My thoughts

February 14, 2009, 4:39 am
Filed under: Intermediate


It’s Valentine’s Day again, and as see and hear advertisements on TV, the radio, and in my email, I am reminded of Valentine’s Day in Japan.

In Japan, they have a slightly different interpretation of Valentine’s Day than we do here in the U.S.  Girls give the boys they like chocolate, in hopes that on White Day, which is exactly one month later on March 14, they will receive a present in return.  The present is supposed to be worth 3 times the value of the chocolate they received. So if you spent $10 on the chocolate you gave him, he should spend $30 on your present.

I had a friend who nervously gave the boy she liked chocolate, but was disappointed to learn that he did not like her back when she received nothing on White Day.  I had a Japanese boyfriend, so I went to an expensive department store and bought a beautiful box of chocolates for him.  On White Day, I got a little ring, but I am not sure if he spent 3 times what I spent on the chocolate…but I really did not care.

In Japan, women are also supposed to give “Giri Choco,” “Gift Chocolate” to their boss.  It’s an obligation.  I asked what happens when the boss is a woman and everyone said you do nothing.  I asked if she gets something on White Day, which was a no.  I thought this was seemed a little unfair, and my bosses were women, so I brought them all something, even though they were women.  I also put a piece of chocolate in the mailboxes of my male coworkers, even though I was their boss.  In the U.S., if you give out sweets at work or school, you generally give them to everyone, and there is no obligation to do so.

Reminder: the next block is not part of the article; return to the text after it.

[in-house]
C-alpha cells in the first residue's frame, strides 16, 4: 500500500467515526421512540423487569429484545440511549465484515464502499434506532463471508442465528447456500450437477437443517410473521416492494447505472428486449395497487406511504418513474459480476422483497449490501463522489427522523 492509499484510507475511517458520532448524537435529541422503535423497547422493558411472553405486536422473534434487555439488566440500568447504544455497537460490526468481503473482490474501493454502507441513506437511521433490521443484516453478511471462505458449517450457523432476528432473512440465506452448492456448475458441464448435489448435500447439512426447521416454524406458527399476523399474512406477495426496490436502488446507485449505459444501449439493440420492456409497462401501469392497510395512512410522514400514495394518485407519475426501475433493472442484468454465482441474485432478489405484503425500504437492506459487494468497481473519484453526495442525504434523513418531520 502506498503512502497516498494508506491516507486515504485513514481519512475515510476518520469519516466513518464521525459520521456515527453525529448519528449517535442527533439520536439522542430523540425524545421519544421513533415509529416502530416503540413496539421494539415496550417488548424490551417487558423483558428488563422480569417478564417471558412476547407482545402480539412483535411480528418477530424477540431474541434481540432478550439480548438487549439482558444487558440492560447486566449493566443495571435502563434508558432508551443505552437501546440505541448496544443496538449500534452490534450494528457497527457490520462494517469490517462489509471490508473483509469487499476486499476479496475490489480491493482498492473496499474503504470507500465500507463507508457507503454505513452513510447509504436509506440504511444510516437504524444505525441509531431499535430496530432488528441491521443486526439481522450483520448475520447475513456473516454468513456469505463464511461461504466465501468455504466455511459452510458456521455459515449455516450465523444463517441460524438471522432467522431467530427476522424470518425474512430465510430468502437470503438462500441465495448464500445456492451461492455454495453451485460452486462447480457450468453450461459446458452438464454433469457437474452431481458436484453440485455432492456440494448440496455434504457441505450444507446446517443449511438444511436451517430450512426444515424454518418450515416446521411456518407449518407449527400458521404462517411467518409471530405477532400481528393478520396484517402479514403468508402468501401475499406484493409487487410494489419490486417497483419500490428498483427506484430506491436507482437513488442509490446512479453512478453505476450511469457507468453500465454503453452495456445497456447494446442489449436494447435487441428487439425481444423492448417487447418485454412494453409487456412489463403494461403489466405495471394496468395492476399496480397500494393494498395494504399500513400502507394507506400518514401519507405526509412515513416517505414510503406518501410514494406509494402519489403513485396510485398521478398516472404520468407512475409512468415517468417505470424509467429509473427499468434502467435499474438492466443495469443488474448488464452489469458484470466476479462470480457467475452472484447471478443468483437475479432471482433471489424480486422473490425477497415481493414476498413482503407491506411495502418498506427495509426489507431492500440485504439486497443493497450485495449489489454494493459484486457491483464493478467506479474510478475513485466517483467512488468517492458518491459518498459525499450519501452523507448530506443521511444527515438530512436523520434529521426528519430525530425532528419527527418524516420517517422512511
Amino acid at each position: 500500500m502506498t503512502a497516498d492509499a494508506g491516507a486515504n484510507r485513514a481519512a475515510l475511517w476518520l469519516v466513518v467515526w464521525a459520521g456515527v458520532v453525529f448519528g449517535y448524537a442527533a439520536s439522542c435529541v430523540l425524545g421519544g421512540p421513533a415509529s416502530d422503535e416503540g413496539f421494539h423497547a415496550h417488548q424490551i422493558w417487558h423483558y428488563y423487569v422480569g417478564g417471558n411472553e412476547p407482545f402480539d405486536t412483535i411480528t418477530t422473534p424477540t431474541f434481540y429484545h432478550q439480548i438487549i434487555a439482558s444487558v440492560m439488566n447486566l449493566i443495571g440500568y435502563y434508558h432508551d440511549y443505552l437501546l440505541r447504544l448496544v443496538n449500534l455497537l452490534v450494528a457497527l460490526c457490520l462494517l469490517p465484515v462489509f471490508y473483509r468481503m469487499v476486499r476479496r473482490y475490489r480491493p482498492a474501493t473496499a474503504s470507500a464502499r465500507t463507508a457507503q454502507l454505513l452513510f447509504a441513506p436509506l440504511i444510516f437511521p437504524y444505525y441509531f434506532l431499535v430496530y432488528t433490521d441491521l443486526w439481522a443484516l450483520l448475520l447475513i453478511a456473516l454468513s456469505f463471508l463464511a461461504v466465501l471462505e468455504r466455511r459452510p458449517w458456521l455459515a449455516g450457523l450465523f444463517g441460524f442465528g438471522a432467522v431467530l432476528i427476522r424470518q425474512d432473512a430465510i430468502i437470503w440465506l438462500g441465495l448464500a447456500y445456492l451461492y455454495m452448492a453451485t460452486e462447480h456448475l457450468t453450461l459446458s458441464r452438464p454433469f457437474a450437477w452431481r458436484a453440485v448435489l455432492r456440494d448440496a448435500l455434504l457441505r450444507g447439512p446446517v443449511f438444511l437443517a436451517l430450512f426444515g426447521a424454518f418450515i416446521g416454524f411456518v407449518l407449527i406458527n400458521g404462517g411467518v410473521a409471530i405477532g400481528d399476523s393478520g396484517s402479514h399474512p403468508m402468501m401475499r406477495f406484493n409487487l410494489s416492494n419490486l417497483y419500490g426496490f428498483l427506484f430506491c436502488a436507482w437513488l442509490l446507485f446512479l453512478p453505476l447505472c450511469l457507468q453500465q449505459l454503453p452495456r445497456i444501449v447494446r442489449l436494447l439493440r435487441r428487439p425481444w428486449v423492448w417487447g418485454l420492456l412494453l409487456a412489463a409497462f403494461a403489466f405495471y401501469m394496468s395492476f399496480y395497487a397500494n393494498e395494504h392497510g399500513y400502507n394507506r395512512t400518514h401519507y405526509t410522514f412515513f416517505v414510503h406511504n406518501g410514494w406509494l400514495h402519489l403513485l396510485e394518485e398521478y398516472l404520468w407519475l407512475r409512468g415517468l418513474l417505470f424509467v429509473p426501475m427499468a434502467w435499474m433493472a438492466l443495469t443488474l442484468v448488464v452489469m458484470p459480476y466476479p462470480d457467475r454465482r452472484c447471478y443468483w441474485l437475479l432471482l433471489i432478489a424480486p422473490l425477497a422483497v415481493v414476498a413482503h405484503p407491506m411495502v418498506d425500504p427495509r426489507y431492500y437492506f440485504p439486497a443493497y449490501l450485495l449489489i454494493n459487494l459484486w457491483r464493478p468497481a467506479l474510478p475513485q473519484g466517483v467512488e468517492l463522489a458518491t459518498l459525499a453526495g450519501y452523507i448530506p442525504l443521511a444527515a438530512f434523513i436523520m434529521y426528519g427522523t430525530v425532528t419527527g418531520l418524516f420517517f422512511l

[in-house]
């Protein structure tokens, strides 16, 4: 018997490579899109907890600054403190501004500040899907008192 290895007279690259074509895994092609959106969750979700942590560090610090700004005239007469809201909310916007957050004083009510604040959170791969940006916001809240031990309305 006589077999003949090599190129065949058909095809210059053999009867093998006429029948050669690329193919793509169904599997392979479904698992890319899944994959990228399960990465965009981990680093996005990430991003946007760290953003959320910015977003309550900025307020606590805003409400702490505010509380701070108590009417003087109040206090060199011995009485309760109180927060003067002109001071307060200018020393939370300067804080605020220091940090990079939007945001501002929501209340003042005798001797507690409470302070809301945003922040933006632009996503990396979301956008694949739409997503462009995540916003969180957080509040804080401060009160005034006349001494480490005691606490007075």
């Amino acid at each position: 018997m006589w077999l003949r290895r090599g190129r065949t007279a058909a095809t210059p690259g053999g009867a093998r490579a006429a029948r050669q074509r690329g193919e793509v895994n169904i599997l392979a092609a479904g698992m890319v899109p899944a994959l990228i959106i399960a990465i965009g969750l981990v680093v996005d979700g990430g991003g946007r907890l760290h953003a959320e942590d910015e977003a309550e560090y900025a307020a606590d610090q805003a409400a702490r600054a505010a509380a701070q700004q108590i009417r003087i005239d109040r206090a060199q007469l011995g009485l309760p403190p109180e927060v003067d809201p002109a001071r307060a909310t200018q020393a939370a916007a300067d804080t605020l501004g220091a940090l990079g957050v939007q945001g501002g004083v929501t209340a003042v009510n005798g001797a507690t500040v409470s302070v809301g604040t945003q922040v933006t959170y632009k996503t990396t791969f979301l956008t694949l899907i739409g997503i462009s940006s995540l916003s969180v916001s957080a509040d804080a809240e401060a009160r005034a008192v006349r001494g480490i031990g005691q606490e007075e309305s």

In the U.S., many men get really stressed about Valentine’s Day.  If I get anything, I am happy.  I don’t need chocolate, jewelry, or a fancy dinner, although those things are nice.  If I just get some flowers, I am happy.

Today I watched my male coworkers run to the market at lunchtime, returning with fresh flowers.  I don’t know what I will get, if I will get anything, tomorrow.  He is getting a bamboo plant.  You can take the girl out of Japan, but you can’t take Japan out of the girl.